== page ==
The time of his sickness was short, being confined but two days to his bed, during which the physicians thought it necessary to keep him for the most part dozing, so that he could not say much to those about him. But, in the valley of the shadow of death, be had Gov's gracious presence with him, and so much sense of it as proved a Joowersui cordial to his support, when flesh and heart were rady to fal. Being desired by his son, when he lay

speechless, speechless, to signify if he had inward peace and satisfaction as to his eternal state, by lifting' up his hand, he * readily lifted up his hand, and soon after fell asleep, May 24, 1707, the last of the London ministers ejected by the act of uniformity. His body was carried to the burying place in Bunhill Fields, followed by a numerous train of true mourners.

The next Lord's day after the interment, his funeral sermon was preached by Dr. Williams, from 2 Cor. i. 12. For our rejoicing is this, the testimony of our conscience, that in simplicily and godly sincerily, not with fleshly wisdom, but by the grace of God, we have had our conversation in the world. This character, said the doctor, belonged much to, and was exemplified as plainly in, our worthy brother deceased, as in most. Thus whilst in the world he evidenced that he was not of it, and spent his life and labours in preparing himself and others for a better, to which he is now gone. Ministers, even the most holy and useful, must die as well as others. All flesh is grass, and all the glory of man as the flower of grass. The grass withereth, and the flower thereof falleth away, but the word of the Lord endureth for ever; and this is the word which by the gospel is preached unto you.

His Works. “I. A Sermon concerning Assurance, in the Morning Exercise at Cripplegate, 4to. 1661. II. A spiritual Antidote against sinful Contagion (a Cordial for Believers, with a Corrosive for the Wicked) in dying Times, 8vo. 1665. III. A Treatise concerning the Lord's Supper, 12mo. 1665. IV. Directions how to live after a wasting Plague. 8vo. 1666. V. A Rebuke for Sin, by God's burning Anger, 8vo. 1667. VI, The young Man's Instructor, and the old Man's Remembrancer. 8vo. 1673. VII. Captives bound in Chains, made free by Christ their Surety: Or, The Misery of graceless Sinners, and their Recovery by Christ their Saviour. Svo. 1674. VIII. A Sermon concerning Prayer, in the Supplement to the Morning Exercise. 1674. IX. The Novelty of Popery: A Sermon in the Morning Exercise against Popery. 4to. 1675. X. The Lord's last Sufferings shewed in the Lord's Supper. 12mo. 1682. XI. A Call to delaying Sinners. 12mo. 1683. XII. A Sermon of eyeing Eternity in all we do; in the Continuation of the Morning Exercise. 4to. 1638. XIII. A Scheme of the Principles of the Christian Religion. 8vo. 1688. XIV. The Swearer silenced: Or, The Evil and Danger of Profane Swearing and Perjury demonstrated. 12mo. 1689. XV. Love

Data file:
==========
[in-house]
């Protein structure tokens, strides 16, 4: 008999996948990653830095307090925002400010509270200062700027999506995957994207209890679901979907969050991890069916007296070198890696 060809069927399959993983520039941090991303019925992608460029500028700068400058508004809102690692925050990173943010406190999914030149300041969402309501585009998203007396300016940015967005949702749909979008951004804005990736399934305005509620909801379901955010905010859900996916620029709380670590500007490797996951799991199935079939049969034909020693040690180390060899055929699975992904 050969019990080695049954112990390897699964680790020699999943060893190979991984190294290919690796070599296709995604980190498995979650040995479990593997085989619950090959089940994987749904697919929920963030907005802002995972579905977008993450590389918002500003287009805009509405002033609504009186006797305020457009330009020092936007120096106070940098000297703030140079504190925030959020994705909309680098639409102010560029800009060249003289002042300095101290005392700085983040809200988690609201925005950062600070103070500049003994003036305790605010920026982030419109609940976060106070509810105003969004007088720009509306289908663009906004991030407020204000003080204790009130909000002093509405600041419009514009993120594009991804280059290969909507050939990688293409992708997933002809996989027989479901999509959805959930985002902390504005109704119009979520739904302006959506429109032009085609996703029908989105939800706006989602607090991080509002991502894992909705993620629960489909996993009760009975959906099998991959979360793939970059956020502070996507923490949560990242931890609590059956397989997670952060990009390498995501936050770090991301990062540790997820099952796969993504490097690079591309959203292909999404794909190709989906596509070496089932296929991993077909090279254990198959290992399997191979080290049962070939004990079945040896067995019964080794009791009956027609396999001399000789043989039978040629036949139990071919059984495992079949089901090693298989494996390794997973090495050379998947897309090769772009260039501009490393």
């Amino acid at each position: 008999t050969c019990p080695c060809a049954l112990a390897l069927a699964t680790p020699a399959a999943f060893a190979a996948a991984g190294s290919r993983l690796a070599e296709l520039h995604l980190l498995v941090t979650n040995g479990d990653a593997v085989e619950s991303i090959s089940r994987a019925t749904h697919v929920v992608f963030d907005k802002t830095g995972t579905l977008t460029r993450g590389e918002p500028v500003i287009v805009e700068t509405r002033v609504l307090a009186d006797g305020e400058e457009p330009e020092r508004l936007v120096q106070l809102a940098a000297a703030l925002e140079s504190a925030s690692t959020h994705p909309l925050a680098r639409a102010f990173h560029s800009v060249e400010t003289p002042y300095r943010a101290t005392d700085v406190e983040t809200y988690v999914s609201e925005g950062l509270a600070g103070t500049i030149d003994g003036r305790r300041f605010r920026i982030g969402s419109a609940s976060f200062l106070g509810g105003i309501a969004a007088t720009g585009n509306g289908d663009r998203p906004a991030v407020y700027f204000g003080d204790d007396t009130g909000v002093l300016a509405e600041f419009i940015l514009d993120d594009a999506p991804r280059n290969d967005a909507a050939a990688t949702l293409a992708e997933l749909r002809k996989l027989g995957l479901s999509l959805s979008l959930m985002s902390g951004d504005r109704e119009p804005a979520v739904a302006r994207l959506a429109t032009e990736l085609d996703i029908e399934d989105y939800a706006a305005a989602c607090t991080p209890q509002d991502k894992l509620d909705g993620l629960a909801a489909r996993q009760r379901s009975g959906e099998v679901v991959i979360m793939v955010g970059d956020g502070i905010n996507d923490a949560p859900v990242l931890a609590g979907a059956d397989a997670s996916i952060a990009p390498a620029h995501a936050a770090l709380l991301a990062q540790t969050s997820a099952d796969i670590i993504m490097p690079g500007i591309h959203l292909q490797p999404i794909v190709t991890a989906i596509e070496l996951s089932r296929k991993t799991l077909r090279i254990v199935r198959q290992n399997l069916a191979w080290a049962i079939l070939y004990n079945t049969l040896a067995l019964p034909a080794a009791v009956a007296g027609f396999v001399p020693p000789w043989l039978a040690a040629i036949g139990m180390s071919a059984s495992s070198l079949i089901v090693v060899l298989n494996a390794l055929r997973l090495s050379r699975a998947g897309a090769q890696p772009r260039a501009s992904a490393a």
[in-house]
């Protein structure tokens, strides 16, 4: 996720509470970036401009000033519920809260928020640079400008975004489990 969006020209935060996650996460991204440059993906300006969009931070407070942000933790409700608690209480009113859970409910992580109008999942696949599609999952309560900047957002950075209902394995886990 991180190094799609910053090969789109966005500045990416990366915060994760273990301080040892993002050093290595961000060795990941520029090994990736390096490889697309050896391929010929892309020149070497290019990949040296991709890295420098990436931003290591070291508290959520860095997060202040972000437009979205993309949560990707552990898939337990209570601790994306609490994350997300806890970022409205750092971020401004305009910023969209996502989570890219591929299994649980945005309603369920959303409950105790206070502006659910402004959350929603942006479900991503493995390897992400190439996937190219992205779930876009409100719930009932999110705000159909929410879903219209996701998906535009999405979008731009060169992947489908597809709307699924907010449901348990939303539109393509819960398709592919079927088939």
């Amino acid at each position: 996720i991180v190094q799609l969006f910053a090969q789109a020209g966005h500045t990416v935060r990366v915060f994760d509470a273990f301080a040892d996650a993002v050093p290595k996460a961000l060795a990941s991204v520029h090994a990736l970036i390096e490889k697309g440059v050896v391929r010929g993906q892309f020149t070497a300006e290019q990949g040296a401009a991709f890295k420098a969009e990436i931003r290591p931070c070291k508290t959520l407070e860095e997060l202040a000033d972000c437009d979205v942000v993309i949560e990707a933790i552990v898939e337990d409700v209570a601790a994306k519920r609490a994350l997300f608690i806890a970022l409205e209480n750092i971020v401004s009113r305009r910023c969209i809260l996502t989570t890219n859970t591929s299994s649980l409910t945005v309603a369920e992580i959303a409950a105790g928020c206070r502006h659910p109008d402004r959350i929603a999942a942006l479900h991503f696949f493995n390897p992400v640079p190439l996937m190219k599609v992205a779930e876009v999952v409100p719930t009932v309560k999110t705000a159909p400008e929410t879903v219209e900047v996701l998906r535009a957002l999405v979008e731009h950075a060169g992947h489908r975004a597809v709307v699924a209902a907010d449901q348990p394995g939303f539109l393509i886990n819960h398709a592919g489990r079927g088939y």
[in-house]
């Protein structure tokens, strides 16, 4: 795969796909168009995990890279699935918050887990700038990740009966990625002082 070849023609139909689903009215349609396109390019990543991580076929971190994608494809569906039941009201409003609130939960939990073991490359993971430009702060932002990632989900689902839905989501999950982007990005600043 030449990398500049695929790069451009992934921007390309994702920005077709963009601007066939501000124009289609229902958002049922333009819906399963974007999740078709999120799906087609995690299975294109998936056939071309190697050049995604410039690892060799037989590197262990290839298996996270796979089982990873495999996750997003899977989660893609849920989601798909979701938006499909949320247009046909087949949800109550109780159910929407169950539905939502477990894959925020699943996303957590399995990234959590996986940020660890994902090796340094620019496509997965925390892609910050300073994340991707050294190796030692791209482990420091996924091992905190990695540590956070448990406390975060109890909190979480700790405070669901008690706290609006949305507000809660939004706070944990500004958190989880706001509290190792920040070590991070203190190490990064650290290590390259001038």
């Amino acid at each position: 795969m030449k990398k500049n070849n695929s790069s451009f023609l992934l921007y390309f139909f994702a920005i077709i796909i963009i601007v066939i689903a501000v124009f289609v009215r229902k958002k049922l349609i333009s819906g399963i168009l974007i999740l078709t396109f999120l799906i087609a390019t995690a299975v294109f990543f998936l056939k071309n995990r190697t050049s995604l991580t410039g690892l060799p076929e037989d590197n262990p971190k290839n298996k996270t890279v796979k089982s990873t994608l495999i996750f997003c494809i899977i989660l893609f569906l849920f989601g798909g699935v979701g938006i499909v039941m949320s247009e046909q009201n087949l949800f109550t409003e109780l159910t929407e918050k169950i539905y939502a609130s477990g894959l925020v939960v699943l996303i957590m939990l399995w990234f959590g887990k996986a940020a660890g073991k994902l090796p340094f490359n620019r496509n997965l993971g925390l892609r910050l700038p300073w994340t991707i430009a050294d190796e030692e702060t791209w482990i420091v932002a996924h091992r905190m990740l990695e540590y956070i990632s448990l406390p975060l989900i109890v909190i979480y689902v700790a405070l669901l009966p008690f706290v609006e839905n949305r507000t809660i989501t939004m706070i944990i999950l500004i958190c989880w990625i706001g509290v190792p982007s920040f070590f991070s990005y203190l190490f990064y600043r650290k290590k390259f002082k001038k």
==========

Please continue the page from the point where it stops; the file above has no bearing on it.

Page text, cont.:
to Christ necessary to escape the Curse at his coming, 8vo. 1693. XVI. Earthquakes explained, and practically improved, 8vo. 1693. XVII. The Mourner's Di. rectory, 8vo. 1693. XVIII. A plain Method of Catechizing, 8vo. 1698. XIX. The Saints' Convoy to, and Mansions in Heaven, 8vo. 1698. XX. A Complete Body of Practical Divinity; being a new Improvement of the Assembly's Catechism, fol. 1723."

HERMAN WITSIUS, D. D. The celebrated Dr. Marck of Leyden, in his Latin oration delivered at the interment of Witsius, gave the most full account of his life ; from which account the fol, lowing memoir is chiefly extracted.

This excellent man of God, and of true science, was born at Enchuysen in West Frieslaud, on the 12th of February 1639, of religious parents, who devoted him to God even from before his birth. He was named Herman from his mother's father, who was a most pious minister at that place for above thirty years. He came (as it is called) before his time, and this premature birth had well nigh cost both mother and son their lives. In consequence of this, he was, when born, so uncommonly small and weakly, that the midwife, and other women present, concluded he must die in a few hours. But, herein, God disappointed their fears, and (for what can make void his purposes ?) raised this puny infant, afterwards, into a very great man, (not in body, for he was always spare and thin): A man of vast intellectual abilities, brightened and improved by deep study, and whose fame diffused itself throughout the whole Christian world, by his useful, numerous, and learned labours.

Ilis parents, after this danger, took particular care of his education, and were obliged to be extremely tender of his health. Above all, they endeavoured (and their endeavours were crowned with success equal to their largest wishes) to bring him up in the nurture and admonition of the Lord: Teaching him, ere he could speak distinctly, to